Health Canada publishes performance standards for TMALs

4 minute read
12 May 2014

Temporary Marketing Authorization letters (“TMALs”) have been a critical tool, both in the transition of food-like natural health products to the food regulatory framework and to allow non-compliant products to be sold as foods while changes to the Food and Drug Regulations are considered. Health Canada has now released Guidance for the Management of Temporary Marketing Authorization Submissions for Foods to provide applicants with information on the TMAL application process and proposed timelines.

The TMAL application process is divided into three streams: 1) administrative changes to existing authorizations (e.g. change of name); 2) extensions of existing authorizations and products compliant with category-specific guidance (e.g. new flavours or sizes, or product compliant with the caffeinated energy drinks guidance); and 3) products that do not comply with the applicable guidance document.

For all applications, an initial administrative review taking up to ten calendar days will be completed to ensure the application package contains a signed TMAL application, label, complete demographic information, and, where applicable, a designated third party authorization. Following the administrative review, a screening assessment will take place to ensure the information included in the application is complete.

Generally, the performance standard for screening is thirty days, however, if additional information is required, the timeline will be extended. Screenings for Stream 1 applications are not expected to take the full thirty days. The applicant may receive a Notice – Screening Deficiency if there is missing information, in which case the applicant will have thirty days to respond in order to continue in the submission process.

In addition, if the applicant receives a request during the screen process for additional information on an ingredient(s) that Food Directorate believes may be a novel food, the applicant may receive a Notice – Novelty Review.  The Food Directorate will then make a novelty determination within sixty days from the date of the Notice. A novelty review effectively stops the clock on the thirty-day target for the screening assessment.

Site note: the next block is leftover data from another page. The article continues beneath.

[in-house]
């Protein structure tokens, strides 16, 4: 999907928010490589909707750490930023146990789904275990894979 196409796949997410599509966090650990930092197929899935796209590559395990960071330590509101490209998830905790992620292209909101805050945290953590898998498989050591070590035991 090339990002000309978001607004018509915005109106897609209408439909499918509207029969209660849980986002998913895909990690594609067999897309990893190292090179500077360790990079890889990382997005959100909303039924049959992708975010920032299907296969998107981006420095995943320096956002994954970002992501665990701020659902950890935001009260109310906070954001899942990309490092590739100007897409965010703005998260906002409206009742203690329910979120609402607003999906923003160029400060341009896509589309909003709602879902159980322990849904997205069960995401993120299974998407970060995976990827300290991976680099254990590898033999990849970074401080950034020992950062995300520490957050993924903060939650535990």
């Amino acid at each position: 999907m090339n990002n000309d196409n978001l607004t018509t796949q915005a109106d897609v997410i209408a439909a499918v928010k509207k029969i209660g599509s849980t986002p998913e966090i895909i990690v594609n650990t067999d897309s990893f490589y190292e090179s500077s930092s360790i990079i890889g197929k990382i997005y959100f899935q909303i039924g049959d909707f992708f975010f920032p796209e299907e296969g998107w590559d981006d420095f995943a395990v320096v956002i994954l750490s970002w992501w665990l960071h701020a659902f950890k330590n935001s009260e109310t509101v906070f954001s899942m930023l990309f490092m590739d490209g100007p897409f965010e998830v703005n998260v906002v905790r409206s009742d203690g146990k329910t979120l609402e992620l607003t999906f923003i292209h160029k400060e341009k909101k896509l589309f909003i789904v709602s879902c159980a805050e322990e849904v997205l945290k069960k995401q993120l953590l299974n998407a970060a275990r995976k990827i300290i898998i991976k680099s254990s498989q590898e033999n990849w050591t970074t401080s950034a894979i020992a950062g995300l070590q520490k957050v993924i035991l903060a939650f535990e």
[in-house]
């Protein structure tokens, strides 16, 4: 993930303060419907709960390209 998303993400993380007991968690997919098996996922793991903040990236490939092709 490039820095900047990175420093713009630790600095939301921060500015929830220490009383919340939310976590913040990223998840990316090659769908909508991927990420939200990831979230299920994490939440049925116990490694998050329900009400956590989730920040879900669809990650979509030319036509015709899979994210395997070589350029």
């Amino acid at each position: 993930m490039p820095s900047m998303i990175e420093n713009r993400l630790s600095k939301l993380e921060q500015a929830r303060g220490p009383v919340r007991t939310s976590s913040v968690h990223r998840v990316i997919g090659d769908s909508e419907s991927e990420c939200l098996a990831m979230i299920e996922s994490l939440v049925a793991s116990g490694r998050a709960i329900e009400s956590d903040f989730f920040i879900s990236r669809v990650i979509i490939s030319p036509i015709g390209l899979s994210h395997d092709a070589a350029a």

Ultimately, the applicant will receive either a Submission Acceptance for Review Letter, or a Rejection Notice – Screening Deficiency, in which case they can re-submit the application if desired. The application then moves on to the full assessment stage.

The performance standard for full assessment depends on the stream the application falls into as follows: stream 1: 21 calendar days; stream 2: 60 days; and, stream 3: 150 days. During the full assessment additional information may be sought by Food Directorate, in which case the clock stops on the performance standard, and re-starts when the additional information is received from the applicant. When a Request for Additional Information is sent, the applicant is given 30 days from the date of the letter to provide the requested information, failing which the application will be refused. A request to extend the time for response can be requested.

Once the assessment is complete, the applicant will receive either a TMAL package or a Refusal Letter, which will include the specific reason or deficiency that led to the refusal. Applicants can request a reconsideration of a refusal within thirty days of receiving the letter, but it must be based on the information previously submitted; it cannot include any new information or material.

Prepared with assistance from Katrina Coughlin.

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